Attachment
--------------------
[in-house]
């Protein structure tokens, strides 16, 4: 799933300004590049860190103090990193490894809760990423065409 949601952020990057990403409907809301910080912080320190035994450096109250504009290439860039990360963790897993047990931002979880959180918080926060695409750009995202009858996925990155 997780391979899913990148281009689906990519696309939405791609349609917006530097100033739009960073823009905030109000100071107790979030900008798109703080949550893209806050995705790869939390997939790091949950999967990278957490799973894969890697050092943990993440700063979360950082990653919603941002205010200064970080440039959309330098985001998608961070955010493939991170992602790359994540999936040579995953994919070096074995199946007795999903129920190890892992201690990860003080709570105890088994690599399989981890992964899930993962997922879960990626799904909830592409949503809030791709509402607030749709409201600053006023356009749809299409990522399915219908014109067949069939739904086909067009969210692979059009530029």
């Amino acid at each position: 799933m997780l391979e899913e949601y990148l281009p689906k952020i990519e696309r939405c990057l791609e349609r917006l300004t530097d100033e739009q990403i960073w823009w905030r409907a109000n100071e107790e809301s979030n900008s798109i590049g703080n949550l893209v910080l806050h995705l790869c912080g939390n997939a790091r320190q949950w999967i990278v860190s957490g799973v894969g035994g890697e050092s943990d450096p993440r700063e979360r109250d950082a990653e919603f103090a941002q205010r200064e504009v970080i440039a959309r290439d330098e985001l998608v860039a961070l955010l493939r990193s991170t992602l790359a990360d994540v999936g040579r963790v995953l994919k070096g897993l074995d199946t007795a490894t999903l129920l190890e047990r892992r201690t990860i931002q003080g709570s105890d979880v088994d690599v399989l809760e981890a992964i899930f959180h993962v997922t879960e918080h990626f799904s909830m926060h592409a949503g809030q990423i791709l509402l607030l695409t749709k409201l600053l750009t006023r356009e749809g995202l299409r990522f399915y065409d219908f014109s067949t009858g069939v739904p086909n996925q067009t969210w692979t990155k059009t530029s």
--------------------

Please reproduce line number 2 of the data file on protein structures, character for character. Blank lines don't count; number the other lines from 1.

């Protein structure tokens, strides 16, 4: 799933300004590049860190103090990193490894809760990423065409 949601952020990057990403409907809301910080912080320190035994450096109250504009290439860039990360963790897993047990931002979880959180918080926060695409750009995202009858996925990155 997780391979899913990148281009689906990519696309939405791609349609917006530097100033739009960073823009905030109000100071107790979030900008798109703080949550893209806050995705790869939390997939790091949950999967990278957490799973894969890697050092943990993440700063979360950082990653919603941002205010200064970080440039959309330098985001998608961070955010493939991170992602790359994540999936040579995953994919070096074995199946007795999903129920190890892992201690990860003080709570105890088994690599399989981890992964899930993962997922879960990626799904909830592409949503809030791709509402607030749709409201600053006023356009749809299409990522399915219908014109067949069939739904086909067009969210692979059009530029």